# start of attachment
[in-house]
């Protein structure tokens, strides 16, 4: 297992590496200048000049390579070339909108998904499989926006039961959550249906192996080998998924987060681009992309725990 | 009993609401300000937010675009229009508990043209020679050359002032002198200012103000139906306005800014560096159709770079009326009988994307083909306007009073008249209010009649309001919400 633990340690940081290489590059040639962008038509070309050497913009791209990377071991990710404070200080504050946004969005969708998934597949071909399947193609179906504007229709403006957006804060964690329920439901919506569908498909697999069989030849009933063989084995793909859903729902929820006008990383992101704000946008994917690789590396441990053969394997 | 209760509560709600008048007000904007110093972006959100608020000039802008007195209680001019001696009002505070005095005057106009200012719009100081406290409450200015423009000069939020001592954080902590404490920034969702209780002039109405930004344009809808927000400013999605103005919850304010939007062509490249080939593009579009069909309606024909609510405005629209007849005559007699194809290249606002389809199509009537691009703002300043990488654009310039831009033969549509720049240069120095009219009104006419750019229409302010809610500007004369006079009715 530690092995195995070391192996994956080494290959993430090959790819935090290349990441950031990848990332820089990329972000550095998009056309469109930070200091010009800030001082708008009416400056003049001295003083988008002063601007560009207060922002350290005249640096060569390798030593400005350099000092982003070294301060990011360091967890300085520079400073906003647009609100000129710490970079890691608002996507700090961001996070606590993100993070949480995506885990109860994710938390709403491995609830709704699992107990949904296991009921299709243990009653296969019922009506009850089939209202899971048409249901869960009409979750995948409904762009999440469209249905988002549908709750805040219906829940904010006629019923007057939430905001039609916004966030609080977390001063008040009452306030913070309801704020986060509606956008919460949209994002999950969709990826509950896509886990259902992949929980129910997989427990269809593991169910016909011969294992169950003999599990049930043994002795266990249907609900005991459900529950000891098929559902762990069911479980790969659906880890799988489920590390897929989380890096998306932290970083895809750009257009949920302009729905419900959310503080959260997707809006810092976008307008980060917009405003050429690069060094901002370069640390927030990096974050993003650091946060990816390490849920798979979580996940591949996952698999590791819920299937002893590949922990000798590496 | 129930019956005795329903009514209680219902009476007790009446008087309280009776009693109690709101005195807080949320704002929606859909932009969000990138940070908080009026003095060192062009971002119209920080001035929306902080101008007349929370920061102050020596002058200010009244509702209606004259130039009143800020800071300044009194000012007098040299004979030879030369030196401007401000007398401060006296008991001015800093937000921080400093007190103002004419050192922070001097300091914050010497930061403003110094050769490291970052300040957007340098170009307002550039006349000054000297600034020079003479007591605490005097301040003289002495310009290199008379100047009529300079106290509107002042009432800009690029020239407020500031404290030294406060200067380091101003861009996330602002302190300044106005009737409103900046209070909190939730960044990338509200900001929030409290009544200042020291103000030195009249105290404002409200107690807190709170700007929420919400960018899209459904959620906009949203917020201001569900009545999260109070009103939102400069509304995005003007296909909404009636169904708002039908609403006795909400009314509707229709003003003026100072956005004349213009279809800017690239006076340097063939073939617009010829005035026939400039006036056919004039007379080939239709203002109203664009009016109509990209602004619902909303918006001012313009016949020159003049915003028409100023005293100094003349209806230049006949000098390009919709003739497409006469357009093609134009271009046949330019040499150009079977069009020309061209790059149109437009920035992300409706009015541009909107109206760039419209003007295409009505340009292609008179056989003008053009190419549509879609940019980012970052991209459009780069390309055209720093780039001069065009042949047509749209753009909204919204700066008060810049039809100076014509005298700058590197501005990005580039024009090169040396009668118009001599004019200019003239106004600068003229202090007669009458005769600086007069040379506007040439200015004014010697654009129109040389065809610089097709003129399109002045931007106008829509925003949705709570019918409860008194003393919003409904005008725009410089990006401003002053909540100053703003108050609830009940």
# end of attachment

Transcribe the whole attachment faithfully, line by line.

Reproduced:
[in-house]
């Protein structure tokens, strides 16, 4: 297992590496200048000049390579070339909108998904499989926006039961959550249906192996080998998924987060681009992309725990 | 009993609401300000937010675009229009508990043209020679050359002032002198200012103000139906306005800014560096159709770079009326009988994307083909306007009073008249209010009649309001919400 633990340690940081290489590059040639962008038509070309050497913009791209990377071991990710404070200080504050946004969005969708998934597949071909399947193609179906504007229709403006957006804060964690329920439901919506569908498909697999069989030849009933063989084995793909859903729902929820006008990383992101704000946008994917690789590396441990053969394997 | 209760509560709600008048007000904007110093972006959100608020000039802008007195209680001019001696009002505070005095005057106009200012719009100081406290409450200015423009000069939020001592954080902590404490920034969702209780002039109405930004344009809808927000400013999605103005919850304010939007062509490249080939593009579009069909309606024909609510405005629209007849005559007699194809290249606002389809199509009537691009703002300043990488654009310039831009033969549509720049240069120095009219009104006419750019229409302010809610500007004369006079009715 530690092995195995070391192996994956080494290959993430090959790819935090290349990441950031990848990332820089990329972000550095998009056309469109930070200091010009800030001082708008009416400056003049001295003083988008002063601007560009207060922002350290005249640096060569390798030593400005350099000092982003070294301060990011360091967890300085520079400073906003647009609100000129710490970079890691608002996507700090961001996070606590993100993070949480995506885990109860994710938390709403491995609830709704699992107990949904296991009921299709243990009653296969019922009506009850089939209202899971048409249901869960009409979750995948409904762009999440469209249905988002549908709750805040219906829940904010006629019923007057939430905001039609916004966030609080977390001063008040009452306030913070309801704020986060509606956008919460949209994002999950969709990826509950896509886990259902992949929980129910997989427990269809593991169910016909011969294992169950003999599990049930043994002795266990249907609900005991459900529950000891098929559902762990069911479980790969659906880890799988489920590390897929989380890096998306932290970083895809750009257009949920302009729905419900959310503080959260997707809006810092976008307008980060917009405003050429690069060094901002370069640390927030990096974050993003650091946060990816390490849920798979979580996940591949996952698999590791819920299937002893590949922990000798590496 | 129930019956005795329903009514209680219902009476007790009446008087309280009776009693109690709101005195807080949320704002929606859909932009969000990138940070908080009026003095060192062009971002119209920080001035929306902080101008007349929370920061102050020596002058200010009244509702209606004259130039009143800020800071300044009194000012007098040299004979030879030369030196401007401000007398401060006296008991001015800093937000921080400093007190103002004419050192922070001097300091914050010497930061403003110094050769490291970052300040957007340098170009307002550039006349000054000297600034020079003479007591605490005097301040003289002495310009290199008379100047009529300079106290509107002042009432800009690029020239407020500031404290030294406060200067380091101003861009996330602002302190300044106005009737409103900046209070909190939730960044990338509200900001929030409290009544200042020291103000030195009249105290404002409200107690807190709170700007929420919400960018899209459904959620906009949203917020201001569900009545999260109070009103939102400069509304995005003007296909909404009636169904708002039908609403006795909400009314509707229709003003003026100072956005004349213009279809800017690239006076340097063939073939617009010829005035026939400039006036056919004039007379080939239709203002109203664009009016109509990209602004619902909303918006001012313009016949020159003049915003028409100023005293100094003349209806230049006949000098390009919709003739497409006469357009093609134009271009046949330019040499150009079977069009020309061209790059149109437009920035992300409706009015541009909107109206760039419209003007295409009505340009292609008179056989003008053009190419549509879609940019980012970052991209459009780069390309055209720093780039001069065009042949047509749209753009909204919204700066008060810049039809100076014509005298700058590197501005990005580039024009090169040396009668118009001599004019200019003239106004600068003229202090007669009458005769600086007069040379506007040439200015004014010697654009129109040389065809610089097709003129399109002045931007106008829509925003949705709570019918409860008194003393919003409904005008725009410089990006401003002053909540100053703003108050609830009940």